The reality, of course, is complicated, and a lot of money is at stake. 

If drilling goes ahead in the coastal plain, it will also be able to go forward on nearby land owned by the Kaktovik Inupiat Corporation, which Rexford represents, and the Arctic Slope Regional Corporation (ASRC). ASRC signed a lease agreement with Chevron and BP in 1984 stipulating that if the federal government allowed drilling in the region, they could develop a 92,000-acre portion owned by the native groups.

That land is home to the only well that is known to have been drilled in the coastal plain—a test well called KIC#1 that was drilled in 1984. The results of that well remain one of Alaska’s most closely guarded secrets.

Thompson said he worries that that lease agreement could influence what Rexford and others say about the development.

“They go to D.C. as if they’re representing the native people of the North Slope, and the people who interview them bill them as that,” Thompson said. “But they’re representing the interests of a for-profit corporation that’s in joint venture with Chevron and BP.”

Drilling Bill Could Have Wider Repercussions

The vote Wednesday by the Senate Committee on Energy and Natural Resources unleashed a torrent of opposition from conservationists and scientists.

It was the latest step in a battle that began this summer when drilling in the refuge was proposed to fill a hole in the federal budget. But the war over drilling in the Arctic National Wildlife Refuge has been going on for decades.

“That we must still fight to save the Arctic refuge is just shameful,” said Jamie Rappaport Clark, president and CEO of Defenders of Wildlife.

Arctic National Wildlife Refuge Targeted for Drilling in Budget Plan

Former Sen. Frank Murkowski spent years trying to bring drilling to the refuge, and when his daughter, Lisa Murkowski, took over his seat in 2002, she inherited that fight. She is now chairman of the committee that voted to open the coastal plain to drilling. The effort is linked to the Republicans’ tax overhaul plan and will require just a simple majority to pass.

Murkowski’s bill requires that the footprint for any wells and related activity be limited to just 2,000 acres of the coastal plain, and it promises two rounds of competitive bidding and strict adherence to environmental standards. But opponents say the language is misleading. The 2,000 acres need not be contiguous, according to the bill, and would be linked by a series of roads, pipelines and other structures.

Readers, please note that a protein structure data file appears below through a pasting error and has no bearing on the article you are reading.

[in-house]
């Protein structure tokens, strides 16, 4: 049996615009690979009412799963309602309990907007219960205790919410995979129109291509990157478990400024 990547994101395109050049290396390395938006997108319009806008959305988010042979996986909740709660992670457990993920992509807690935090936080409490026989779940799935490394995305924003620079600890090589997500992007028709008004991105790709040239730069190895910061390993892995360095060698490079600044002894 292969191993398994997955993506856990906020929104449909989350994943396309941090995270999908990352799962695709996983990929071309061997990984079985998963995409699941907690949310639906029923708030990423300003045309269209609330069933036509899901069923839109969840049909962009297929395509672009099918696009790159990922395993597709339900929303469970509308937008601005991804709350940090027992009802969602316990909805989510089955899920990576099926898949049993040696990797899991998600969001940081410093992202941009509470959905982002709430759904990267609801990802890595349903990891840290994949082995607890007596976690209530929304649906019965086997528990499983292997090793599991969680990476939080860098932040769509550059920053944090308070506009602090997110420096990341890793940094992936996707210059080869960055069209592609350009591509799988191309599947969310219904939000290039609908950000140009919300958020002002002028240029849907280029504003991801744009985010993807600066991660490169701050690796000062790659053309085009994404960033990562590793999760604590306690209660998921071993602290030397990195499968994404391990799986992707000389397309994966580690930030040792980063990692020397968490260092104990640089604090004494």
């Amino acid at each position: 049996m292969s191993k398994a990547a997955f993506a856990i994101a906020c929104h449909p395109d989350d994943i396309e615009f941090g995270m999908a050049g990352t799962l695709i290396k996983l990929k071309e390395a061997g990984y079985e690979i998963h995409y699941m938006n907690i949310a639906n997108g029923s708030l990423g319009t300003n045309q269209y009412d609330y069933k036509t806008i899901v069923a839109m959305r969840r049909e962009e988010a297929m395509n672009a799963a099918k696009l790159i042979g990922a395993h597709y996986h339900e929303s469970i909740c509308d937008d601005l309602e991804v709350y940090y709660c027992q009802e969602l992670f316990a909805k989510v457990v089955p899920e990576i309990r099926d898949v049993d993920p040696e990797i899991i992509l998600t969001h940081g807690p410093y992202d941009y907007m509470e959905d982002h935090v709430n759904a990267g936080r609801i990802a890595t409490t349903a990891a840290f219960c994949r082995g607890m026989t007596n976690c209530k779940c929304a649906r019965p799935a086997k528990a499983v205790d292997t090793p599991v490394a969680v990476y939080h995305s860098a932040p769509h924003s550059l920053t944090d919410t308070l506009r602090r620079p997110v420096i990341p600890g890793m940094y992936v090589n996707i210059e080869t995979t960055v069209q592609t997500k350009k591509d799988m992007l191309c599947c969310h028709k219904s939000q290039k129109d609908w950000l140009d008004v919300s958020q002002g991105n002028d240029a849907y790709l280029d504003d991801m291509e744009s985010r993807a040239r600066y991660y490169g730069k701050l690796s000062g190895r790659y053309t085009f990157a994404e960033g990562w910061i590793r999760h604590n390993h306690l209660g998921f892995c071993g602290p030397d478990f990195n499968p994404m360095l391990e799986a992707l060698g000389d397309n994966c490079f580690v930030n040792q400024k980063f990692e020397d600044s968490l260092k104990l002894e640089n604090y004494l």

Kristen Miller, the conservation director for the Alaska Wilderness League, said that means the entire 1.5 million acres of the coastal plain could be developed.

Alex Taurel, deputy legislative director for the League of Conservation Voters, said the group is starting to pressure Republicans over the wildlife refuge. They hope to replicate their success from 12 years ago, when enough House Republicans opposed a similar effort that it failed. 

Earlier this week, in anticipation of the vote, 37 leading Arctic wildlife scientists sent a letter to key senators opposing drilling on the coastal plain. They noted that the U.S. Fish and Wildlife Service had described the coastal plain as containing the greatest wildlife diversity of any protected area above the Arctic Circle.

A bipartisan group of former Interior Department officials echoed that in a letter sent Tuesday. “In our view, there is no place like the Arctic National Wildlife Refuge, and no place more deserving of protection for future generations of Americans,” wrote the group, which included officials from the Nixon, George W. Bush, Clinton and Obama administrations. “Some places are just too special to drill.”